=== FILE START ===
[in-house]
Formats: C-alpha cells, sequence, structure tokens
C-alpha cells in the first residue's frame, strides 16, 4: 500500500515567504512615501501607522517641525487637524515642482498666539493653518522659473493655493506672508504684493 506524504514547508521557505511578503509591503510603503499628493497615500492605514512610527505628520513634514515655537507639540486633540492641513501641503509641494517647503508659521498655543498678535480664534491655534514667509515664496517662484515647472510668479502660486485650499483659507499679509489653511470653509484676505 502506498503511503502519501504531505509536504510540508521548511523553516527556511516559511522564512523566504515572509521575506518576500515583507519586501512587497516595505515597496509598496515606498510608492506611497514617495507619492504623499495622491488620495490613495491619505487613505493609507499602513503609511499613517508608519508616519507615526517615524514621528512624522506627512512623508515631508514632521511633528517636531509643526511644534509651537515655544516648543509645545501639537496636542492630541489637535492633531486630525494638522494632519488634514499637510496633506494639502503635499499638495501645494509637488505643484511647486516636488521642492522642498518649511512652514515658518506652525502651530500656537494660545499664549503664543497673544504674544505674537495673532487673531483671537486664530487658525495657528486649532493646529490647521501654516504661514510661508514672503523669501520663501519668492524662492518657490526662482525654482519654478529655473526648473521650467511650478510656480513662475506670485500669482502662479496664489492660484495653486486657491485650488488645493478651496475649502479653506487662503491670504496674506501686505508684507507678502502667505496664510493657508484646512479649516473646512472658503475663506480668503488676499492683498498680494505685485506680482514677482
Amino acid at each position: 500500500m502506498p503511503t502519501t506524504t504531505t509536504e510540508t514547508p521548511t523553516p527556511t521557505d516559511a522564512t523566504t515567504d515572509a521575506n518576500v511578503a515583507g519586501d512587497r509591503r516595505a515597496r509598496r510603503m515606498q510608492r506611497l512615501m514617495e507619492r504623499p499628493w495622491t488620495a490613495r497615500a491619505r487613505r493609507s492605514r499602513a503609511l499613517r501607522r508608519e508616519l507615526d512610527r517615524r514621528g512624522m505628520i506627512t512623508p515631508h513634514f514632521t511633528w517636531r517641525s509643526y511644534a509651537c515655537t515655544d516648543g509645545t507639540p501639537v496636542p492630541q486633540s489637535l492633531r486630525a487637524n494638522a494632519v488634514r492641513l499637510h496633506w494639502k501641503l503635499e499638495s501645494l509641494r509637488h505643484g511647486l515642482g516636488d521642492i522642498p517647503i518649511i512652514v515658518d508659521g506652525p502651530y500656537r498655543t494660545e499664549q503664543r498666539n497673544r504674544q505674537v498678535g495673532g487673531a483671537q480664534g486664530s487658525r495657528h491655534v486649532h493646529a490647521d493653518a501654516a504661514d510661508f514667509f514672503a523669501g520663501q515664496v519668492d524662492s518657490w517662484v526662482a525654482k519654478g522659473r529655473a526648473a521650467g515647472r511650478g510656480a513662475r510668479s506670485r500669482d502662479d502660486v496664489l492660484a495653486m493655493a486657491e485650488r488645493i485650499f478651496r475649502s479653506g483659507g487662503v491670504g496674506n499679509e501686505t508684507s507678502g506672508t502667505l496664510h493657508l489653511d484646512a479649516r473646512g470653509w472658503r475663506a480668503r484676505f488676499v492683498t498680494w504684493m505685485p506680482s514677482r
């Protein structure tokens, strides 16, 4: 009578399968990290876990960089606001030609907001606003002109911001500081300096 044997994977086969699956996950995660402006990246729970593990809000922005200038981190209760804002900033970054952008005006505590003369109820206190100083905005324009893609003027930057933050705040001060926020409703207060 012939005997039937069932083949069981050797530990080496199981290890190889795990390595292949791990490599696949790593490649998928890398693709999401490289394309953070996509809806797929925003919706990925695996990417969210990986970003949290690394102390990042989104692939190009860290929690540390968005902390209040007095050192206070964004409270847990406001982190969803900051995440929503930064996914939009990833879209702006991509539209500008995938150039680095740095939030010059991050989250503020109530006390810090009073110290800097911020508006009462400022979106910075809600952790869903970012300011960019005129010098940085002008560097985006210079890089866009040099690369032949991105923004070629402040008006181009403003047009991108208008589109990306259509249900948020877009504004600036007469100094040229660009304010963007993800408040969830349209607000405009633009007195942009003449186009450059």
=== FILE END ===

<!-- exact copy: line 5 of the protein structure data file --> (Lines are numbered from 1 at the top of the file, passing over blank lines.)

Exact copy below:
């Protein structure tokens, strides 16, 4: 009578399968990290876990960089606001030609907001606003002109911001500081300096 044997994977086969699956996950995660402006990246729970593990809000922005200038981190209760804002900033970054952008005006505590003369109820206190100083905005324009893609003027930057933050705040001060926020409703207060 012939005997039937069932083949069981050797530990080496199981290890190889795990390595292949791990490599696949790593490649998928890398693709999401490289394309953070996509809806797929925003919706990925695996990417969210990986970003949290690394102390990042989104692939190009860290929690540390968005902390209040007095050192206070964004409270847990406001982190969803900051995440929503930064996914939009990833879209702006991509539209500008995938150039680095740095939030010059991050989250503020109530006390810090009073110290800097911020508006009462400022979106910075809600952790869903970012300011960019005129010098940085002008560097985006210079890089866009040099690369032949991105923004070629402040008006181009403003047009991108208008589109990306259509249900948020877009504004600036007469100094040229660009304010963007993800408040969830349209607000405009633009007195942009003449186009450059």